In my opinion, there are many advantages to applying the content first approach.
Firstly, it leads to minimalistic design and better user experience. The whole design based on the required information and interactions which the user would need to achieve their goals. Apart from that, even designers would be happy to figure out the bare minimum of elements, components, features that are necessary for the successful design. Because it would force the team to agree on the content before drawing up clickable wireframes, or even before making UI elements.
Secondly, the most critical step (more critical than the previous one) is to understand which content might be set into the design. To figure out that you should ask a series of questions relevant to the product requirements that started with the question words like What? Why? How? For whom?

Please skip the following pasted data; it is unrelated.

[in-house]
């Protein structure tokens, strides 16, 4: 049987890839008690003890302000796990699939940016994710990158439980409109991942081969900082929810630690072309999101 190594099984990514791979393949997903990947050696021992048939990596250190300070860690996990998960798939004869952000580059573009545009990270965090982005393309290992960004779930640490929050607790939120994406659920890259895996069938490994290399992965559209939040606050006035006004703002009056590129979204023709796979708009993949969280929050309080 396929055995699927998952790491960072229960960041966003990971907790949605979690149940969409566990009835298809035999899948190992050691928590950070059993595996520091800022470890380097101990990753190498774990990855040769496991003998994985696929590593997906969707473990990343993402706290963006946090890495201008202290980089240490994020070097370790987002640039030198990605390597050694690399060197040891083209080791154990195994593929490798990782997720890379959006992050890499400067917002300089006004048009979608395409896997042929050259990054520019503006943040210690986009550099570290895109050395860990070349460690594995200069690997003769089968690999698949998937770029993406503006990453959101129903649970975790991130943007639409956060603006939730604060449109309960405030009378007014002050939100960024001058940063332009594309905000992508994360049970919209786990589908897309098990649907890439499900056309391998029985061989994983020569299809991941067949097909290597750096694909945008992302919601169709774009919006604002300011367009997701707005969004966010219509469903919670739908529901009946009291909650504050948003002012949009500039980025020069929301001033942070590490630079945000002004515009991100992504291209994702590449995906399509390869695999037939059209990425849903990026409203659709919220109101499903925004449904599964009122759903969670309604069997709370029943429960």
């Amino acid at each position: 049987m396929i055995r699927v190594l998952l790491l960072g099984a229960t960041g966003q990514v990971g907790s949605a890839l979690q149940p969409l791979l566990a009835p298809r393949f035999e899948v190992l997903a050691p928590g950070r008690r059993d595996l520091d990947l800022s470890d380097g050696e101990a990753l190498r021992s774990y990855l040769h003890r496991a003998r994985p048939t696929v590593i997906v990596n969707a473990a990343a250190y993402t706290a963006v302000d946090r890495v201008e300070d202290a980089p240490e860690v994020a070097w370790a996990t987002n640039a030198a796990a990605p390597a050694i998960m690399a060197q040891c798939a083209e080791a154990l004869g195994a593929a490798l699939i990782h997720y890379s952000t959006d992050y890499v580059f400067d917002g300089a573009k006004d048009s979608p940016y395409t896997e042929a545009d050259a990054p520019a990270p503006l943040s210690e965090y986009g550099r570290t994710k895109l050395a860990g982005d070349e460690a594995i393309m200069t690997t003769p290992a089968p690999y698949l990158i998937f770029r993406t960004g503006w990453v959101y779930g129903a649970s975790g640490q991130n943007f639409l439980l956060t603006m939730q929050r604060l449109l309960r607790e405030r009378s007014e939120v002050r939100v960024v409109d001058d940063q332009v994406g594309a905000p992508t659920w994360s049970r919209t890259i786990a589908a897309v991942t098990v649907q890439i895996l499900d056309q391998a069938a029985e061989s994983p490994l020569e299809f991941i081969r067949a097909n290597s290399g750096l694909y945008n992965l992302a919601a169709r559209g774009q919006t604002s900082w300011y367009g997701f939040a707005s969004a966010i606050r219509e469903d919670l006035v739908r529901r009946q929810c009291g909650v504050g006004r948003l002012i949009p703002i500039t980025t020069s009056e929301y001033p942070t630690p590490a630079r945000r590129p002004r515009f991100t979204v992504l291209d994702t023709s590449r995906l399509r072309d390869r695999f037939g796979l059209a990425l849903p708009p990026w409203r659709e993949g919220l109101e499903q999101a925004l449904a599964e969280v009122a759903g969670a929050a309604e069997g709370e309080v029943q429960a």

Then, thinking of the pain points that potential users struggling with in everyday life, observing how they are solving they are solving their problems without the upcoming product, at the end speaking with the target audience and summing up all feedbacks into needed information for the content.
But this content “first” approach can only strengthen the final “outcome” of the project you are working on.
If you understand how the “outcome” (user flow) should look like for the content of the first user story, then begin writing it and testing it with the interactive prototype to validate it. On top of that, the more final the content structure, the more you will be able to evaluate the correctness of the user story for the product.